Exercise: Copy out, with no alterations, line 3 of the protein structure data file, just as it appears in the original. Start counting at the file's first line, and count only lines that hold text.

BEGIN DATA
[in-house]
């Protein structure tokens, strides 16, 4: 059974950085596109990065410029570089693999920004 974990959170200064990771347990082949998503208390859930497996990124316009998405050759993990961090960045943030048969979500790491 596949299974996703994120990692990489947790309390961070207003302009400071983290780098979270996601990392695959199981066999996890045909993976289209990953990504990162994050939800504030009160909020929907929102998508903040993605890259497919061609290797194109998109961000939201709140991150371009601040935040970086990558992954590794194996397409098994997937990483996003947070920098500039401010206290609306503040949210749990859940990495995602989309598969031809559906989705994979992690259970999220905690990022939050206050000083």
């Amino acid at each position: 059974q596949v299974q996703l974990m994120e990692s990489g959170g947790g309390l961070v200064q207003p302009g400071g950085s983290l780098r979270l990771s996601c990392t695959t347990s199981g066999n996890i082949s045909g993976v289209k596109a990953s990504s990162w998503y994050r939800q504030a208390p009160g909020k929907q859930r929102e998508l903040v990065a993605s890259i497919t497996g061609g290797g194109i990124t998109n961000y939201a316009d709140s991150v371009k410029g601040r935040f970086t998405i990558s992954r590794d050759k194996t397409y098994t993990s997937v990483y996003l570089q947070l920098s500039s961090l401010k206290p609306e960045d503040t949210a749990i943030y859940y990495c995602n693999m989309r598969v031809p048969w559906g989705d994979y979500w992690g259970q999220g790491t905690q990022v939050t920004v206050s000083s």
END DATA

């Amino acid at each position: 059974q596949v299974q996703l974990m994120e990692s990489g959170g947790g309390l961070v200064q207003p302009g400071g950085s983290l780098r979270l990771s996601c990392t695959t347990s199981g066999n996890i082949s045909g993976v289209k596109a990953s990504s990162w998503y994050r939800q504030a208390p009160g909020k929907q859930r929102e998508l903040v990065a993605s890259i497919t497996g061609g290797g194109i990124t998109n961000y939201a316009d709140s991150v371009k410029g601040r935040f970086t998405i990558s992954r590794d050759k194996t397409y098994t993990s997937v990483y996003l570089q947070l920098s500039s961090l401010k206290p609306e960045d503040t949210a749990i943030y859940y990495c995602n693999m989309r598969v031809p048969w559906g989705d994979y979500w992690g259970q999220g790491t905690q990022v939050t920004v206050s000083s």